I don’t necessarily think that all books will be written this way in the future, but your books certainly show the immense improvements that the collaborative web model has to offer over traditional publication. It’s like getting the 3rd or 4th edition of the book in first printing! Or even better, really.

So thanks to all the mathematicians and scientists who work so hard on their blogs to keep us abreast of what they’re thinking about. And now I look forward to receiving my copy of Gödel’s Lost Letter.

September 18, 2010 2:10 am

Congratulations!

Thanks for writing these wonderful posts. My answer to your open question is: definitely.

10. September 18, 2010 2:31 am

Congratulations!

11. September 18, 2010 5:02 am

Congratulations! Very happy to see the wonderful discussions archived in this manner.

Having said that, I must admit that I am a bit disappointed with Springer’s proof-reading job with your book. A cursory look for 10 seconds and typos already:

“To make the it fun…”
“He use to walk…”

Will buy the book, anyway. Thanks!

September 18, 2010 10:46 am

There are some proofreading issues. The Maxwell Smart quote should be “Missed it by that much.”

September 19, 2010 9:07 am

Fnord,

Yes I will set up errata page. It is easy to make errors.

12. September 18, 2010 6:37 am

Thank you for your blog. In case I can’t get your book, I wish you won’t wrap up your blog really soon now that the book is out.

• September 18, 2010 10:00 pm

There are on the one hand all kinds of Hi-Tech blogs, XHTML Dream Weaver, Amazon, Kindle, Wi-Fi, CT Scan, etc. and on the other hand getting caught in proper covers of the wells just around the curvatures of a passing street. Who’s to say that there are no Persian Poetry Masters such as Molana one of the verses of whom is: the seven cities of love Attar [who almost happened to be Molana’s contemporary Poet] traveled while we are still caught in the curvature of a passing street. All that is needed is visiting the market and buy what you need, but attempting to get around the curvature of submitting your paper to SIGACT NEWS or publishing your poetry or a finely tuned Springer book must be a bit trickier.

September 18, 2010 7:01 am

I think it’s a wonderful idea to turn this excellent blog into a book — thank you so much for taking the time to do so! On the other hand I must admit that I find the book quite pricy. I don’t mean to say that the content isn’t worth the money, it just that you obviously don’t get very much of it (judging from the reaction of Lagerstrom-Fife).

14. September 18, 2010 11:15 am

Based on the publication date on Amazon, the manuscript surely must have been complete or very nearly so when Deolalikar’s “proof” emerged. Was there ever a time during that furor that you were concerned that the book may have barely missed being able to discuss the proof in the context of the broader theme, or even mention it?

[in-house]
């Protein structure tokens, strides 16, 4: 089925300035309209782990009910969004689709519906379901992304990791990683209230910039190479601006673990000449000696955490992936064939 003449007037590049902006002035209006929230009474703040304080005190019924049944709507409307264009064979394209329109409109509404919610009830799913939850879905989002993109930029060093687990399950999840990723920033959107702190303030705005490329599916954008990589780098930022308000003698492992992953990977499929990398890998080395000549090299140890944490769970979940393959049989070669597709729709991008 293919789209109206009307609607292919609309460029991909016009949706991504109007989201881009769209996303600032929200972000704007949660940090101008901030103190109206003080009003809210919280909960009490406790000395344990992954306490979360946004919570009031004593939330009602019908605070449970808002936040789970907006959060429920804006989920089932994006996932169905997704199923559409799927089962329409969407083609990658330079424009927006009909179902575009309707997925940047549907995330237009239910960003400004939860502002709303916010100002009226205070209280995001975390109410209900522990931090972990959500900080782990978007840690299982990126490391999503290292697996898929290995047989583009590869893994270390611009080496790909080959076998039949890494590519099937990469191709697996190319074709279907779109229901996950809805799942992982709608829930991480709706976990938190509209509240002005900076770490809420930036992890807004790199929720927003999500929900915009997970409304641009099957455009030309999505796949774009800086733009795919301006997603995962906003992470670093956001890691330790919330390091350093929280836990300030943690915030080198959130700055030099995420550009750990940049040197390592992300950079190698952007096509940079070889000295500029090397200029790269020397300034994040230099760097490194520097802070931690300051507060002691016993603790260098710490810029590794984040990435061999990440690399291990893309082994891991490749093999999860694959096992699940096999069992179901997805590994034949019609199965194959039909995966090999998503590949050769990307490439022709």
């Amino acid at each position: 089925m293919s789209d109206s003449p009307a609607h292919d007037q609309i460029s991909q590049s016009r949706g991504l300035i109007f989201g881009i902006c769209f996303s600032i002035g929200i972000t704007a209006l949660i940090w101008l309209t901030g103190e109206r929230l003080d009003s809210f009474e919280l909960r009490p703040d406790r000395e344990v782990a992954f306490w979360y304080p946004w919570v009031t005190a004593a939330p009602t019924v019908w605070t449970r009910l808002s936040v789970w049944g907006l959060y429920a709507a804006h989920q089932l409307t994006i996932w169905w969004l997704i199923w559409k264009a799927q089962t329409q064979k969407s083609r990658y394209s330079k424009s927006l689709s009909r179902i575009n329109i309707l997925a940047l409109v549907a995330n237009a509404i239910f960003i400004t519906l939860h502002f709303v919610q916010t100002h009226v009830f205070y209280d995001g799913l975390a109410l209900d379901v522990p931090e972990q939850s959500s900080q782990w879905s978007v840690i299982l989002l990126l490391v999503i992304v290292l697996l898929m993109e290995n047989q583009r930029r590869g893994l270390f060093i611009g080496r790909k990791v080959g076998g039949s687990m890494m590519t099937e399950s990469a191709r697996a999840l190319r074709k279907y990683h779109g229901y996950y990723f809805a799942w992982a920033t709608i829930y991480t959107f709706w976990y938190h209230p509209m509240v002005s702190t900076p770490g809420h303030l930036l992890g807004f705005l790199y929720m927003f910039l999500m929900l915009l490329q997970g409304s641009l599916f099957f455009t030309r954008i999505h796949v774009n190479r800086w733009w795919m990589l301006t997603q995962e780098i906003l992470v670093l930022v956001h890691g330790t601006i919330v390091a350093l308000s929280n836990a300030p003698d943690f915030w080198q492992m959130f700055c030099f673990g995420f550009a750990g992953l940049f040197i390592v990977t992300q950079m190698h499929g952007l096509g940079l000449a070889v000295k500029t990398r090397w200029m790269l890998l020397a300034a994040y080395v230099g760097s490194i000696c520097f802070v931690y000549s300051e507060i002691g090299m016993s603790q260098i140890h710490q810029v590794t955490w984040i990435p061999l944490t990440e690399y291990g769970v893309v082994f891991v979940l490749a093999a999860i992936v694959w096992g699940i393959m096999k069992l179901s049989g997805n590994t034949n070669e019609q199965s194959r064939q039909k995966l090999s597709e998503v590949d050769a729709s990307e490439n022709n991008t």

September 19, 2010 8:59 am

Warren,

It was to Springer months ago. Their process takes much longer than you, or I, might have thought.

September 18, 2010 11:28 am

1) On amazon its 40 dollars cheaper if bought NEW rather than USED. I can see that—
I like to have books that are already broken in.

2) Not available on Kindle yet. Kindle WOULD make sense since you can easily have

3) I’ll be reviewing both your book and one of Terry Tao’s blog-books.
Where will the reviews appear? On complexity blog of course (as well as in
SIGACT NEWS).

5) Congrads or Congrats on getting the book out!

September 19, 2010 9:08 am

Bill,

Thank you very much.

16. September 18, 2010 3:34 pm

Congratulations!

I am thinking about one on quantum algorithms without qubits and another on mathematical surprises and embarrassments.

Mathematical surprises and embarrassments? That sounds quite interesting.

September 18, 2010 7:17 pm

Congratulations! Thanks for both, blog and book!
I’m looking forward for the book on quantum computation.

September 19, 2010 8:44 am

Congratulations, Dick. My Amazon order went in right away. What a great contribution.

September 19, 2010 9:08 am

Congratulations to the CS community for receiving this gem of a book.

It wasn’t surprising that the people who were interested core of theory would follow your posts with high enthusiasm, given your high order of reputation as a theoretician.

What surprised me was that after Deolalikar-episode the ‘popularity’ index sky-rocketed.
My wife, who had no interest in theory CS, started taking immense interest in following your blog; of course not at the level where she’d understand everything, but definitely at the level where a subset of the material would spark her interest to go and read up more.
From many of my friends, who do not actively do research, or not even actively follow some of it, I started hearning about ‘Lipton blog’ 🙂

I think Vinay Deolalikar deserves some thanks for that as well.
I am alsmot certain that if one did a frequency distribution of words in your blog (including comments), “Deolalikar” would rank very high with P and NP 🙂

• September 19, 2010 9:20 am

But hasn’t Deolalikar’s career been adversely impacted by his P vs NP proof attempt and its subsequent popularization?

Sure, this whole episode has given a popularity boost to this blog in particular and CS theory in general, but it came at a significant cost to one individual.

September 19, 2010 9:40 am

I feel that’s an orthogonal question.

As Scott Aaronson had put it, there were countless severed heads that lined his path already. So it was a really bold attempt, and one should only get credit for even a failed attempt of this order trying to bind ideas from FMT, complexity, statistical mechanics.

September 19, 2010 2:50 pm

Why do you say that? I see no evidence his career has suffered. I don’t see why it should.

September 19, 2010 5:09 pm